The next time your phone battery is in desperate need of a charge, you may want to opt for an old-fashioned wall plug instead of a USB cord. A Kaspersky Lab study found that charging smartphones via a laptop increases a person’s vulnerability to hackers.
Curious to determine the data that smartphones transfer externally while being connected to a PC or Mac for charging, experts at Kaspersky tested a number of phones running on various versions of Android and iOS operating systems.
Following their research, the experts concluded that “a whole litany” of data is transferred during the “handshake” between the two devices. That is, the introduction process between the device and the laptop it is connected to.
During that time, the phone shares the device name, manufacturer, type, serial number, firmware information, operating system information, file system/file list, and the electronic chip ID.
“The amount of data sent during the handshake varies depending on the device and the host, but each smartphone transfers the same basic set of information…” Kaspersky Lab wrote in a Thursday statement.
Kaspersky went on to note that the situation is an “indirect” security issue.
“Now that smartphones almost always accompany their owner, the device serves as a unique identifier for any third party who might be interested in collecting such data for some subsequent use. But it wouldn’t be a problem if collecting a few unique identifiers was all that an attacker could do with a device connected to an unknown computer or charging device,” it wrote.
Laptops aren’t the only dangerous concern for smartphone users, according to Kaspersky.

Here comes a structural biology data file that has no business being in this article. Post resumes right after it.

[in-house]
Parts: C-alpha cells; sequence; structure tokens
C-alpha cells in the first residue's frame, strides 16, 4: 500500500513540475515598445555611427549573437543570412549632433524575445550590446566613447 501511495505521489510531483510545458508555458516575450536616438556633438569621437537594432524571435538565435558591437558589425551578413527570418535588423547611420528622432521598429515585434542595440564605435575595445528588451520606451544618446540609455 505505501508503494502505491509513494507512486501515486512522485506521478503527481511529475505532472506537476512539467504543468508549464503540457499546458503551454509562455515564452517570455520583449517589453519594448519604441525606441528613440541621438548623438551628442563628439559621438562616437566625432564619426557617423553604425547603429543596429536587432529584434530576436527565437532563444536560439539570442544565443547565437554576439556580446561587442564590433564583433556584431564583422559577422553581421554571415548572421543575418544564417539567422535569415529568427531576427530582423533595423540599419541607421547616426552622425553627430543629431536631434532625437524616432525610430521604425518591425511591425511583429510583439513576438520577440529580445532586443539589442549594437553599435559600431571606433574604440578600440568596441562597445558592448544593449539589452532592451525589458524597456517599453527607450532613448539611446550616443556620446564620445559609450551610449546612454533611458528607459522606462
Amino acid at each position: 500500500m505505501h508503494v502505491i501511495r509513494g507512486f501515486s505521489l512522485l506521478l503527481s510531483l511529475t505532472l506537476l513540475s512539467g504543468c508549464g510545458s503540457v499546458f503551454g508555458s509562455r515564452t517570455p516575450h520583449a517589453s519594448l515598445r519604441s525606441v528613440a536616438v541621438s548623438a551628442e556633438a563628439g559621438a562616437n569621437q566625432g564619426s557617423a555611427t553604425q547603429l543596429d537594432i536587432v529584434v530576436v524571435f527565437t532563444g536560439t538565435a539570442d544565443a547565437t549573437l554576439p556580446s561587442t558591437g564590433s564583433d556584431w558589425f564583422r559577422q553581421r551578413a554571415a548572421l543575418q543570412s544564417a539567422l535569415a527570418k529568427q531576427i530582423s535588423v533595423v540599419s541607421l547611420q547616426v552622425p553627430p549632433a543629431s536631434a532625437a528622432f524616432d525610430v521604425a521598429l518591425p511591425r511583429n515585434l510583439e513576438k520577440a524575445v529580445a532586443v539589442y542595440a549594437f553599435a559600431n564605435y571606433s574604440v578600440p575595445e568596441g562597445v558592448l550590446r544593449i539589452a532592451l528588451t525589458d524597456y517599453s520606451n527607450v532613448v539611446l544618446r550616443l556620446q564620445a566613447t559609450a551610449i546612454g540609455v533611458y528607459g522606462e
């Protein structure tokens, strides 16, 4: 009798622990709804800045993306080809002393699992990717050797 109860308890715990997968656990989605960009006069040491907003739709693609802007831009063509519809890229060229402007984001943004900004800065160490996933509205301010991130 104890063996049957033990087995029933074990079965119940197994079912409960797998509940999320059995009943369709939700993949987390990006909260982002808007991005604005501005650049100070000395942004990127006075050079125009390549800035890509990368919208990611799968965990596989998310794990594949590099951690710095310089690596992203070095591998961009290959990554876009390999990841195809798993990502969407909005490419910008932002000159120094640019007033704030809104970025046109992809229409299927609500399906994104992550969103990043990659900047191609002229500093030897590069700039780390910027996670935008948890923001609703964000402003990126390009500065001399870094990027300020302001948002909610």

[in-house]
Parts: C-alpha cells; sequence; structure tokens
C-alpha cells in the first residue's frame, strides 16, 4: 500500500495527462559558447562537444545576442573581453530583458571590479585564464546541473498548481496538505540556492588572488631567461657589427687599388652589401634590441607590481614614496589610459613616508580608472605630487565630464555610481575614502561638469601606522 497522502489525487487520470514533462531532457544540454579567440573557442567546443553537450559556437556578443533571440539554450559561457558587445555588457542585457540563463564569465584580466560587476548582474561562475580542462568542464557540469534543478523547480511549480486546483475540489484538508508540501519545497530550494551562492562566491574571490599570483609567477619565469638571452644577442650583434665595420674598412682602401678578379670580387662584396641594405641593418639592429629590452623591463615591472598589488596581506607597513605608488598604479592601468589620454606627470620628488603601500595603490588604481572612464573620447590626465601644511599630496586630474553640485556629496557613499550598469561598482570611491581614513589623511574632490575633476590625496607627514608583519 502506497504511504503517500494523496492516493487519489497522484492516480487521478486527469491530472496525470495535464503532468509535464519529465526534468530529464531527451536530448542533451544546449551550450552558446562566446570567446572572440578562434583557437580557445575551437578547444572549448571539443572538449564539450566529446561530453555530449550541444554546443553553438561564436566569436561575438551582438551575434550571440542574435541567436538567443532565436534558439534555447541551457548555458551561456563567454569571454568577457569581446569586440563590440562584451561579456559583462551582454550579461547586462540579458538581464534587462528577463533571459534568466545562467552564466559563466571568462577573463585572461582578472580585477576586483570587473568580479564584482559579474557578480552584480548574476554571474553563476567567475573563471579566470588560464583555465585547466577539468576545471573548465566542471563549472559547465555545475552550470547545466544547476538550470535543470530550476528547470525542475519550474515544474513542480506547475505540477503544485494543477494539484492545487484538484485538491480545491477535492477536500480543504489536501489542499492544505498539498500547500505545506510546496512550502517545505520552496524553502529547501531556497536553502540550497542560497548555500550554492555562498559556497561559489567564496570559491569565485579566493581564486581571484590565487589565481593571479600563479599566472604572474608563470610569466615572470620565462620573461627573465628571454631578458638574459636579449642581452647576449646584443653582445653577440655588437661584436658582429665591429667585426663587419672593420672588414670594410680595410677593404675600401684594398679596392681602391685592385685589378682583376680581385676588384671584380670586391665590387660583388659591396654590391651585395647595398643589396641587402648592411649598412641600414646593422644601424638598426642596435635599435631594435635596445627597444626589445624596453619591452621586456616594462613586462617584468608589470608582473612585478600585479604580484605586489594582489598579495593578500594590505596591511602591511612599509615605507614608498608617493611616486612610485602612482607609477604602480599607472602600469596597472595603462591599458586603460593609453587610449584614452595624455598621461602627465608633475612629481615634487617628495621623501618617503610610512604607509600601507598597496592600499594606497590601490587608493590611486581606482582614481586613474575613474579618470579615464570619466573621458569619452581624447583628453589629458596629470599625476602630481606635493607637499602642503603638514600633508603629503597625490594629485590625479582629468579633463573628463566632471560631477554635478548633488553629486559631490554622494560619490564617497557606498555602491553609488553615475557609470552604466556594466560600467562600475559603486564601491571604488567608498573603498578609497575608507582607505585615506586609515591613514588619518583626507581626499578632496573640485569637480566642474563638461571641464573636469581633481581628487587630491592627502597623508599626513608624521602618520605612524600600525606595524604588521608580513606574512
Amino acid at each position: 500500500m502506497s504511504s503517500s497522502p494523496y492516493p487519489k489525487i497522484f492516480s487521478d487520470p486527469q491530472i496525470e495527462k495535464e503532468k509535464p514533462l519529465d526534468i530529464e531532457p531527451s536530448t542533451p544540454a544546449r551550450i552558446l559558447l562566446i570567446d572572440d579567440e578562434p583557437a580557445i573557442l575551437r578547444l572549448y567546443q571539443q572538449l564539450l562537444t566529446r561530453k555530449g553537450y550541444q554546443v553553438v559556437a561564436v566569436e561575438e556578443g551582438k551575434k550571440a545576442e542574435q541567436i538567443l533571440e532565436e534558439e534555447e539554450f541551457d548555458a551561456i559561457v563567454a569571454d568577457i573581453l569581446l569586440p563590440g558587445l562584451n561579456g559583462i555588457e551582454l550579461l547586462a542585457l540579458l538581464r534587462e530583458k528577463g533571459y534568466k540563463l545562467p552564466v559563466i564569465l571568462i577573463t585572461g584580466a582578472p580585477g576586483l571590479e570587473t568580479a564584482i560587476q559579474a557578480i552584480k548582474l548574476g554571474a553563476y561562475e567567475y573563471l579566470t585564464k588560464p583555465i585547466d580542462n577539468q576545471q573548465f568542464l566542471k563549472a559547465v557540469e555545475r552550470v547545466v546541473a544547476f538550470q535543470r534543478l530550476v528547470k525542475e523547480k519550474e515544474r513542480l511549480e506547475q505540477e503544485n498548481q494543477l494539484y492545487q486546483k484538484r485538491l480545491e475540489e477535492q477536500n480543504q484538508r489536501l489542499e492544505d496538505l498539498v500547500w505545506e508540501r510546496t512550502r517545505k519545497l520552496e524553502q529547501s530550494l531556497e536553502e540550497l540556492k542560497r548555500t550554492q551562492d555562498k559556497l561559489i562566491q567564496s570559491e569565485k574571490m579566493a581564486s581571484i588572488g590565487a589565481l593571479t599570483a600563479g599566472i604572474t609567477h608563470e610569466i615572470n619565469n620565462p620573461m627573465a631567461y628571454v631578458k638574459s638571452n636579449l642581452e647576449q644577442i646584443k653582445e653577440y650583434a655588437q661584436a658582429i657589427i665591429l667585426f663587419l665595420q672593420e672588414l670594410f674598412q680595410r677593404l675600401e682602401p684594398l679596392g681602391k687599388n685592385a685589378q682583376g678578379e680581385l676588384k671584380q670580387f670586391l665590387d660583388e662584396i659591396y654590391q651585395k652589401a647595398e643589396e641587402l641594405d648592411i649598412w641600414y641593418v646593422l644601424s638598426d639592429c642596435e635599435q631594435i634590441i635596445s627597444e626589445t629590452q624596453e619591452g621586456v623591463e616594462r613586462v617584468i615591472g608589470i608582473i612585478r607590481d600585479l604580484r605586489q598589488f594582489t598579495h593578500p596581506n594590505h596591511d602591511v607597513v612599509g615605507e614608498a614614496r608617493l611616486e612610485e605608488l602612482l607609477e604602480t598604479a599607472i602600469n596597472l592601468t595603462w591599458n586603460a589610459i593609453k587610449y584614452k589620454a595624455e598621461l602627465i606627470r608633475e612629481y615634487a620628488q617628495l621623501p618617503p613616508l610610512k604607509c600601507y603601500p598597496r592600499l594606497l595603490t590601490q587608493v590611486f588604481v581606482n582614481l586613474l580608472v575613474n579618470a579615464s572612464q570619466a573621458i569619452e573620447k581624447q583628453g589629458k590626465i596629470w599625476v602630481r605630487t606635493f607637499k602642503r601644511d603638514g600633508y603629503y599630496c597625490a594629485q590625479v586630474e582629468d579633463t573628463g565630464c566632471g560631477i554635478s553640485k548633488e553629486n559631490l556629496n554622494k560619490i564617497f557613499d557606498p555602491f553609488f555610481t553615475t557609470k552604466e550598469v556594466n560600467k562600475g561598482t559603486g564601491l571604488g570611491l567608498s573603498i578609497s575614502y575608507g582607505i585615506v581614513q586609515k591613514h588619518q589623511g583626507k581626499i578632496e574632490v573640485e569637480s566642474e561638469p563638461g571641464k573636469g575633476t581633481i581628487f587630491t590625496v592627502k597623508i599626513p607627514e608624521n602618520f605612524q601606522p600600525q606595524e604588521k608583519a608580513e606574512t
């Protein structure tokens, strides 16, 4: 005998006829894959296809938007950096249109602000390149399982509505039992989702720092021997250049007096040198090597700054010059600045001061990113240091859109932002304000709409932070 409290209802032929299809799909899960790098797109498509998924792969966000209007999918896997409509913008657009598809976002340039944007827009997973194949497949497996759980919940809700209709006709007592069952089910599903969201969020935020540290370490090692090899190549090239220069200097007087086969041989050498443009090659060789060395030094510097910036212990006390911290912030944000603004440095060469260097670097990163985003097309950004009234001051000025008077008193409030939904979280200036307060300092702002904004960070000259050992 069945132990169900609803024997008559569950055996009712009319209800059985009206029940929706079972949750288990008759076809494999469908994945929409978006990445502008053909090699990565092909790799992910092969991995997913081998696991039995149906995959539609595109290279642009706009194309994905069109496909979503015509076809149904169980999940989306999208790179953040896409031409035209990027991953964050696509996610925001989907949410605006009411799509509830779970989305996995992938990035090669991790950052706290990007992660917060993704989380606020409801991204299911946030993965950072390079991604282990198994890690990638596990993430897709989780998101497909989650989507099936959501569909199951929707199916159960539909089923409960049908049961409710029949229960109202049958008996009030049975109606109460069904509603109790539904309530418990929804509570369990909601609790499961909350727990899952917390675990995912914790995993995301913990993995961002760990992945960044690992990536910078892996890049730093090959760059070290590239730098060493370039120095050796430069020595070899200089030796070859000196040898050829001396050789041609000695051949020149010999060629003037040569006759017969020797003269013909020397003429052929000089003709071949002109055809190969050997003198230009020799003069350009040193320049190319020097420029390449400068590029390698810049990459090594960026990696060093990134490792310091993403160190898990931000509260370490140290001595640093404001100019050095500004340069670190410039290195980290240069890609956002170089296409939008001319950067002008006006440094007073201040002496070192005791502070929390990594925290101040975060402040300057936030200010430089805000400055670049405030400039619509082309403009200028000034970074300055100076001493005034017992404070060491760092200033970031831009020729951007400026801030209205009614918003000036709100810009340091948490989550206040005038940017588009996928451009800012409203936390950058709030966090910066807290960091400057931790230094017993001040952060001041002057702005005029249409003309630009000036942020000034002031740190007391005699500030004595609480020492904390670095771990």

Citing a concept that a cell phone could be infected with malware by plugging it into a fake charging station – originally presented at Black Hat Europe conference in 2014 – Kaspersky said that such infections were indeed possible. A fake charging station will simply flash a compromised boot rather than charge the device, Guru reported at the time.
“Using just a regular PC and a standard micro USB cable, armed with a set of special commands (so-called AT-commands), [Kaspersky experts] were able to re-flash a smartphone and silently install a root application on it. This amounts to a total compromise of the smartphone, even though no malware was used,” Kaspersky wrote.
In conclusion, Kaspersky researcher Alexey Komarov said it was “strange to see that nearly two years after the publication of a proof-of-concept demonstrating how a smartphone can be infected though the USB, the concept still works.” He added that “you don’t even have to be highly-skilled in order to perform such attacks, all the information you ned can easily be found on the internet.”
Kaspersky Lab is one of the world’s fastest-growing cybersecurity companies, operating in 200 countries and territories.